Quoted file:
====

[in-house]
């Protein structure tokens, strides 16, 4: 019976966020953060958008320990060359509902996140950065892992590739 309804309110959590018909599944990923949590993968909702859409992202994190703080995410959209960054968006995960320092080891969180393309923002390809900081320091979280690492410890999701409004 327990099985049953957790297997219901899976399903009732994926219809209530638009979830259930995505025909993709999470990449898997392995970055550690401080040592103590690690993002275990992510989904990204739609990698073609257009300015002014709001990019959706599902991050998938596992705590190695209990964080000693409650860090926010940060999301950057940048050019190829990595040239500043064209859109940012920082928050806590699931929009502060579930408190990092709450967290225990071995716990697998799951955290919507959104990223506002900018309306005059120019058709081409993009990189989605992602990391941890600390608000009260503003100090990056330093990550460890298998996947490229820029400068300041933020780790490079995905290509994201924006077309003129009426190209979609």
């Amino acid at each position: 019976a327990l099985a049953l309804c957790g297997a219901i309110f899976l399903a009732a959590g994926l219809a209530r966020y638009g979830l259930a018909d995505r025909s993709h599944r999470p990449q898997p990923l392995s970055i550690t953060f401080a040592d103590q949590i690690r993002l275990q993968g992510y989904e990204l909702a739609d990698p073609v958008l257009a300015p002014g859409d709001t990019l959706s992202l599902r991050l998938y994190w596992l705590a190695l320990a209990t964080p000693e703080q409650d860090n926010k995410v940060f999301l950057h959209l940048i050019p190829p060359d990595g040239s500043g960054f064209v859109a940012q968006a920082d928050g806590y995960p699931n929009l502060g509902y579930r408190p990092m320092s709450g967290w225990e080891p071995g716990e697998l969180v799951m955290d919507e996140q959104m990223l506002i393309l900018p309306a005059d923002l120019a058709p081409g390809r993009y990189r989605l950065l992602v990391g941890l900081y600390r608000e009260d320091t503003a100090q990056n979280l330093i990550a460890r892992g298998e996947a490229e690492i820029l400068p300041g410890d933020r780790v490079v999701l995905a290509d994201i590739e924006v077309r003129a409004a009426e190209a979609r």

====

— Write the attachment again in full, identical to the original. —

[in-house]
């Protein structure tokens, strides 16, 4: 019976966020953060958008320990060359509902996140950065892992590739 309804309110959590018909599944990923949590993968909702859409992202994190703080995410959209960054968006995960320092080891969180393309923002390809900081320091979280690492410890999701409004 327990099985049953957790297997219901899976399903009732994926219809209530638009979830259930995505025909993709999470990449898997392995970055550690401080040592103590690690993002275990992510989904990204739609990698073609257009300015002014709001990019959706599902991050998938596992705590190695209990964080000693409650860090926010940060999301950057940048050019190829990595040239500043064209859109940012920082928050806590699931929009502060579930408190990092709450967290225990071995716990697998799951955290919507959104990223506002900018309306005059120019058709081409993009990189989605992602990391941890600390608000009260503003100090990056330093990550460890298998996947490229820029400068300041933020780790490079995905290509994201924006077309003129009426190209979609």
């Amino acid at each position: 019976a327990l099985a049953l309804c957790g297997a219901i309110f899976l399903a009732a959590g994926l219809a209530r966020y638009g979830l259930a018909d995505r025909s993709h599944r999470p990449q898997p990923l392995s970055i550690t953060f401080a040592d103590q949590i690690r993002l275990q993968g992510y989904e990204l909702a739609d990698p073609v958008l257009a300015p002014g859409d709001t990019l959706s992202l599902r991050l998938y994190w596992l705590a190695l320990a209990t964080p000693e703080q409650d860090n926010k995410v940060f999301l950057h959209l940048i050019p190829p060359d990595g040239s500043g960054f064209v859109a940012q968006a920082d928050g806590y995960p699931n929009l502060g509902y579930r408190p990092m320092s709450g967290w225990e080891p071995g716990e697998l969180v799951m955290d919507e996140q959104m990223l506002i393309l900018p309306a005059d923002l120019a058709p081409g390809r993009y990189r989605l950065l992602v990391g941890l900081y600390r608000e009260d320091t503003a100090q990056n979280l330093i990550a460890r892992g298998e996947a490229e690492i820029l400068p300041g410890d933020r780790v490079v999701l995905a290509d994201i590739e924006v077309r003129a409004a009426e190209a979609r």